A careless song, with a little nonsense in it now and then, does not misbecome a monarch. Letter to Sir Horace Mann, 1774


A lot of the books we review here are laden with so many facts, often of a dismal sort, that our readers could easily become depressed, angry or even suspicious of their fellow men. We all know that these attributes are properly reserved for the golf course where they move hole locations, outlaw the serving of alcohol at public courses and pair us with bald faced liars whose main club is a foot wedge – all in the interest of teaching us humility and allowing to use the language we learned on the docks someplace other than home and hearth. Here then is an interlude that will add not a single stroke to your card but will give you a few minutes of respite from the day’s headlines and the anticipation of tomorrow.

The haunted major Robert Marshall ; with an introduction by  John Updike and the original illustrations  by Harry Furniss Hopewell, NJ : Ecco Press,  1999  Marshall, Robert, 1863-1910  Hardcover.  xvi, 192 p. : ill. ; 22 cm.  Clean, tight and strong binding with clean  dust jacket. No highlighting, underlining  or marginalia in text. VG/VG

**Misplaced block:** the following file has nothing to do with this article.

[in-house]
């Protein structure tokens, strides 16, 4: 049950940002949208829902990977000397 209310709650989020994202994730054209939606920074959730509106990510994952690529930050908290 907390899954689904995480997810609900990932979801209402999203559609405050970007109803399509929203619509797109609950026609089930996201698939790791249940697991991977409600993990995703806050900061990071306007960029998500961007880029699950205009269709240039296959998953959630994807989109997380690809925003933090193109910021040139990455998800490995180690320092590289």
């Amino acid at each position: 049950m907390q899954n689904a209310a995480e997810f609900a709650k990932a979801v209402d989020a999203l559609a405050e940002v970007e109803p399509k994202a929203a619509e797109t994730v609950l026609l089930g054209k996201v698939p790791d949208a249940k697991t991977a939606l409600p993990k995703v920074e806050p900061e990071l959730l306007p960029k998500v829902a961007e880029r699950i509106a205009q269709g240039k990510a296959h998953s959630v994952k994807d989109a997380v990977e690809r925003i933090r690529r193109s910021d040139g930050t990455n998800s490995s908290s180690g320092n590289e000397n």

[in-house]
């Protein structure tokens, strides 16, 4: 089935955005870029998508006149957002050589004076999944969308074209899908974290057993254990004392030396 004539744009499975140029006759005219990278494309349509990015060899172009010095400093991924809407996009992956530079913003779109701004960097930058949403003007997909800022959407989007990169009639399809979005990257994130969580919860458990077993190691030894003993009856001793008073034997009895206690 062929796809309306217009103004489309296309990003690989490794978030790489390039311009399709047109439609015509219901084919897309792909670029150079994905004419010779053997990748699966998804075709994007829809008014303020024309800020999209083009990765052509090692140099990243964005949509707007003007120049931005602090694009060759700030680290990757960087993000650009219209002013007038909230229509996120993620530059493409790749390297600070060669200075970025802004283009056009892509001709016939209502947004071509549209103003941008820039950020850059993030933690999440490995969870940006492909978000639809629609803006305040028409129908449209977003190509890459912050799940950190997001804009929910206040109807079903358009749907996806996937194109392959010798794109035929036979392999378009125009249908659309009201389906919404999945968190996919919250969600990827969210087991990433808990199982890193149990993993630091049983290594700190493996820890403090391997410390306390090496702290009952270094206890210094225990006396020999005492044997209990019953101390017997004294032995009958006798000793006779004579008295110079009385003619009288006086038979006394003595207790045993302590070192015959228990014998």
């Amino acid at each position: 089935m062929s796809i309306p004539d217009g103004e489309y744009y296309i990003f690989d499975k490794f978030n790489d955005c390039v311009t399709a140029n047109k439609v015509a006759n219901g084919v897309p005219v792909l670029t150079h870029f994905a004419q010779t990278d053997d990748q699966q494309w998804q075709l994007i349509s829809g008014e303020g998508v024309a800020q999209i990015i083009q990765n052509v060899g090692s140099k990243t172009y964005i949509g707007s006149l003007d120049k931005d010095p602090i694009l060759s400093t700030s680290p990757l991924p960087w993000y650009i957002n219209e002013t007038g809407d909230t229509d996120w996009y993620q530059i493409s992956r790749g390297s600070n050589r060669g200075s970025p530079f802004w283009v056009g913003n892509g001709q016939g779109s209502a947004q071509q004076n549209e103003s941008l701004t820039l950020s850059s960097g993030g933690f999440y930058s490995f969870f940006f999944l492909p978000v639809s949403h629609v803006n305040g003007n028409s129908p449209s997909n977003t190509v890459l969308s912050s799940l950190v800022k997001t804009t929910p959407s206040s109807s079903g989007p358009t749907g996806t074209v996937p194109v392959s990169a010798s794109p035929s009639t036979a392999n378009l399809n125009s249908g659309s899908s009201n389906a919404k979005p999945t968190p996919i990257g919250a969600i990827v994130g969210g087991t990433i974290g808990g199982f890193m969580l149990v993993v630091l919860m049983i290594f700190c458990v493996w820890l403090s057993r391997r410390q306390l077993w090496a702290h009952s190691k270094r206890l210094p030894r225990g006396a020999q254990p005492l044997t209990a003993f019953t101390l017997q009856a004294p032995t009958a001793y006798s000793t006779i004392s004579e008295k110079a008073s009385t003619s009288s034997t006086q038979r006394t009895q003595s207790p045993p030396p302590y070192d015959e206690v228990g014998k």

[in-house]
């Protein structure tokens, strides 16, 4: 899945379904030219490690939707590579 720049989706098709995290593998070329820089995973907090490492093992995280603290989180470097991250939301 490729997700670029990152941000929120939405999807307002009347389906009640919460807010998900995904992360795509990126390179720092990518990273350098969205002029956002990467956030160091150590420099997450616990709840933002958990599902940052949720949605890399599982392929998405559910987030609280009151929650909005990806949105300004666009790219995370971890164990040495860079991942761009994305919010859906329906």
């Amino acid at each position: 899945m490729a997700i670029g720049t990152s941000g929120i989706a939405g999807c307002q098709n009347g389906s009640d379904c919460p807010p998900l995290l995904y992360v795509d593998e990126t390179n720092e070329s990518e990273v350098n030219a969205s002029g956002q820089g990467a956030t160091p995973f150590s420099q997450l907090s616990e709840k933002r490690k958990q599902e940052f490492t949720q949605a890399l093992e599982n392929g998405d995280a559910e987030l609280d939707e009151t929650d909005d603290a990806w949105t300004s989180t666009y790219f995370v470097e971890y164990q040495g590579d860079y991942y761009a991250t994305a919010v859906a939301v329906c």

Introduced by John Updike and published in America for the first time, The Haunted Major recounts a golf match of epic proportions between adversaries. In this uproarious tale about human conceit and the supernatural, Major the Honorable John William Wentworth Gore, an English gentleman of sublime self-esteem, challenges crack golfer Jim Lindsay to a game for the chance to propose marriage to Mrs. Gunter, a beautiful American millionairess. Although “Jacky” Core, the narrator, alleges to be a marvelously accomplished sportsman, he has never set foot on a fairway and has only seven days to learn to pitch, putt, and drive the course like a veteran.

To prepare for the match, which is to take place on the fictitious St. Magnus links in Scotland (based on the Old Course at St. Andrews), Gore secretly hires a coach and transforms his hotel room into a golf studio, outfitted with turf, a moveable hillock, a bunker, and specially padded walls to absorb drives. Gore is set to win or lose like a gentleman when the revengeful ghost of a Scottish cardinal with some odd-shaped clubs materializes, adding an otherworldly twist to the story.

This new edition, with John Updike’s spirited introduction and Harry Furniss’s humorous original illustrations, fixes The Haunted Major in the uppermost tier of sports classics.

Advertisements

Comments Off on A careless song, with a little nonsense in it now and then, does not misbecome a monarch. Letter to Sir Horace Mann, 1774

Filed under Book Reviews

Comments are closed.